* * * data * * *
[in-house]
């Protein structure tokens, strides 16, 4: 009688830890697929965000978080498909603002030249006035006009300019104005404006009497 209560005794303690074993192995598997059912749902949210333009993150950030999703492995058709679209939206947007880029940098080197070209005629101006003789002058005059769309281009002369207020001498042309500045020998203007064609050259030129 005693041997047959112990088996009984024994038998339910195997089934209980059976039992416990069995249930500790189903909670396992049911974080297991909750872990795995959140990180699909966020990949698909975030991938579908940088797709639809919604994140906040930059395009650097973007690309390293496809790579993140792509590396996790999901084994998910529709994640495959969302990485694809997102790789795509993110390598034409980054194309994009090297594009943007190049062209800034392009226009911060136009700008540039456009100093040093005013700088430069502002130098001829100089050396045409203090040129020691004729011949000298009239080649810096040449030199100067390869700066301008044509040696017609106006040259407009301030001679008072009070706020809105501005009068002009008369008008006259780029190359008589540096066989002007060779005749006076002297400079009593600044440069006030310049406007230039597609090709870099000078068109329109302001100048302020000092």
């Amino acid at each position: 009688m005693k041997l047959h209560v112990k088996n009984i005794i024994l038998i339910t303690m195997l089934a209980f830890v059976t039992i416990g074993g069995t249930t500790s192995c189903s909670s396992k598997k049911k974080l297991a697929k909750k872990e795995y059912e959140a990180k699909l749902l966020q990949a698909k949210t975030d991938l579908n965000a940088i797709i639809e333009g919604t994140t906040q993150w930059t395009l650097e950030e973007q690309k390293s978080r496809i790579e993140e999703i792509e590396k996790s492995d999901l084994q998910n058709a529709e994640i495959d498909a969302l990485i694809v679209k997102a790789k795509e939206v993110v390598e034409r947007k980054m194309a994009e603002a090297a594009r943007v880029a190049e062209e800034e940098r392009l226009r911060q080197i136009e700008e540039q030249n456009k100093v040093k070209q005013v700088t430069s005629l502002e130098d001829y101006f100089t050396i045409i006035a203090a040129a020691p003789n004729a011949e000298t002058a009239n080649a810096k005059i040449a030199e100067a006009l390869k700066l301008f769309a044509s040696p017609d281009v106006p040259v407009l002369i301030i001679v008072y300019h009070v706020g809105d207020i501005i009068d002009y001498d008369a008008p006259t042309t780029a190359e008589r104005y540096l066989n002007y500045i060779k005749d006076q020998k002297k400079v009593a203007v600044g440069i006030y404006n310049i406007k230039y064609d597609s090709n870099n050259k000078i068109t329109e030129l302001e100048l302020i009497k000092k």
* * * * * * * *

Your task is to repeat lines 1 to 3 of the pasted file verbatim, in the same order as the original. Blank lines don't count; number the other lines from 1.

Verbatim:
[in-house]
């Protein structure tokens, strides 16, 4: 009688830890697929965000978080498909603002030249006035006009300019104005404006009497 209560005794303690074993192995598997059912749902949210333009993150950030999703492995058709679209939206947007880029940098080197070209005629101006003789002058005059769309281009002369207020001498042309500045020998203007064609050259030129 005693041997047959112990088996009984024994038998339910195997089934209980059976039992416990069995249930500790189903909670396992049911974080297991909750872990795995959140990180699909966020990949698909975030991938579908940088797709639809919604994140906040930059395009650097973007690309390293496809790579993140792509590396996790999901084994998910529709994640495959969302990485694809997102790789795509993110390598034409980054194309994009090297594009943007190049062209800034392009226009911060136009700008540039456009100093040093005013700088430069502002130098001829100089050396045409203090040129020691004729011949000298009239080649810096040449030199100067390869700066301008044509040696017609106006040259407009301030001679008072009070706020809105501005009068002009008369008008006259780029190359008589540096066989002007060779005749006076002297400079009593600044440069006030310049406007230039597609090709870099000078068109329109302001100048302020000092």
């Amino acid at each position: 009688m005693k041997l047959h209560v112990k088996n009984i005794i024994l038998i339910t303690m195997l089934a209980f830890v059976t039992i416990g074993g069995t249930t500790s192995c189903s909670s396992k598997k049911k974080l297991a697929k909750k872990e795995y059912e959140a990180k699909l749902l966020q990949a698909k949210t975030d991938l579908n965000a940088i797709i639809e333009g919604t994140t906040q993150w930059t395009l650097e950030e973007q690309k390293s978080r496809i790579e993140e999703i792509e590396k996790s492995d999901l084994q998910n058709a529709e994640i495959d498909a969302l990485i694809v679209k997102a790789k795509e939206v993110v390598e034409r947007k980054m194309a994009e603002a090297a594009r943007v880029a190049e062209e800034e940098r392009l226009r911060q080197i136009e700008e540039q030249n456009k100093v040093k070209q005013v700088t430069s005629l502002e130098d001829y101006f100089t050396i045409i006035a203090a040129a020691p003789n004729a011949e000298t002058a009239n080649a810096k005059i040449a030199e100067a006009l390869k700066l301008f769309a044509s040696p017609d281009v106006p040259v407009l002369i301030i001679v008072y300019h009070v706020g809105d207020i501005i009068d002009y001498d008369a008008p006259t042309t780029a190359e008589r104005y540096l066989n002007y500045i060779k005749d006076q020998k002297k400079v009593a203007v600044g440069i006030y404006n310049i406007k230039y064609d597609s090709n870099n050259k000078i068109t329109e030129l302001e100048l302020i009497k000092k």